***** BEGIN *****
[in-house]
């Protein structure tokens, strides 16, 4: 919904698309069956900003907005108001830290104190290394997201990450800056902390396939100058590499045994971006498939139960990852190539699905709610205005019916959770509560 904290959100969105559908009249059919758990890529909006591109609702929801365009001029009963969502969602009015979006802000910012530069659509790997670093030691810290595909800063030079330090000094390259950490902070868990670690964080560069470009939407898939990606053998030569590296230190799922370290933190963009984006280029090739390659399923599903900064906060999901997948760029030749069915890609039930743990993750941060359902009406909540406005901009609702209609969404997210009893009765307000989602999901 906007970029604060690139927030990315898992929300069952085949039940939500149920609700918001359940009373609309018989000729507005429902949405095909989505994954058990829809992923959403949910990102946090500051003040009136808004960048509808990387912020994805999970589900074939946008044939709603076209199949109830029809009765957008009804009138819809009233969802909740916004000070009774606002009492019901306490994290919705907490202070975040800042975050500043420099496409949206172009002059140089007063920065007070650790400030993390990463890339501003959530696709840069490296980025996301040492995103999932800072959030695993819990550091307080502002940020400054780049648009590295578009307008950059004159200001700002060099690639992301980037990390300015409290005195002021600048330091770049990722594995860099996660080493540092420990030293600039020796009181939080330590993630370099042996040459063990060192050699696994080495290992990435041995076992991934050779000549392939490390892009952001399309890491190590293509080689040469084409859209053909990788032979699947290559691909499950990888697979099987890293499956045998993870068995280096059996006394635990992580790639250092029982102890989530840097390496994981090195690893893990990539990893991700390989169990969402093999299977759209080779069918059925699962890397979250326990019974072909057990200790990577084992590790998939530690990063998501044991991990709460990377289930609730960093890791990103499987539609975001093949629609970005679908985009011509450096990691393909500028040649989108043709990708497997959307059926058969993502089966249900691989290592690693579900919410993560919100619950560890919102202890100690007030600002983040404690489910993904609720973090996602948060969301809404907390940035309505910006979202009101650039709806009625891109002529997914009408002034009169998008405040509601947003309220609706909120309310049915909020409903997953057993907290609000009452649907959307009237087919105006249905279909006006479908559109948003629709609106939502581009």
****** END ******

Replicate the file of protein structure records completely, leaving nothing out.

[in-house]
């Protein structure tokens, strides 16, 4: 919904698309069956900003907005108001830290104190290394997201990450800056902390396939100058590499045994971006498939139960990852190539699905709610205005019916959770509560 904290959100969105559908009249059919758990890529909006591109609702929801365009001029009963969502969602009015979006802000910012530069659509790997670093030691810290595909800063030079330090000094390259950490902070868990670690964080560069470009939407898939990606053998030569590296230190799922370290933190963009984006280029090739390659399923599903900064906060999901997948760029030749069915890609039930743990993750941060359902009406909540406005901009609702209609969404997210009893009765307000989602999901 906007970029604060690139927030990315898992929300069952085949039940939500149920609700918001359940009373609309018989000729507005429902949405095909989505994954058990829809992923959403949910990102946090500051003040009136808004960048509808990387912020994805999970589900074939946008044939709603076209199949109830029809009765957008009804009138819809009233969802909740916004000070009774606002009492019901306490994290919705907490202070975040800042975050500043420099496409949206172009002059140089007063920065007070650790400030993390990463890339501003959530696709840069490296980025996301040492995103999932800072959030695993819990550091307080502002940020400054780049648009590295578009307008950059004159200001700002060099690639992301980037990390300015409290005195002021600048330091770049990722594995860099996660080493540092420990030293600039020796009181939080330590993630370099042996040459063990060192050699696994080495290992990435041995076992991934050779000549392939490390892009952001399309890491190590293509080689040469084409859209053909990788032979699947290559691909499950990888697979099987890293499956045998993870068995280096059996006394635990992580790639250092029982102890989530840097390496994981090195690893893990990539990893991700390989169990969402093999299977759209080779069918059925699962890397979250326990019974072909057990200790990577084992590790998939530690990063998501044991991990709460990377289930609730960093890791990103499987539609975001093949629609970005679908985009011509450096990691393909500028040649989108043709990708497997959307059926058969993502089966249900691989290592690693579900919410993560919100619950560890919102202890100690007030600002983040404690489910993904609720973090996602948060969301809404907390940035309505910006979202009101650039709806009625891109002529997914009408002034009169998008405040509601947003309220609706909120309310049915909020409903997953057993907290609000009452649907959307009237087919105006249905279909006006479908559109948003629709609106939502581009």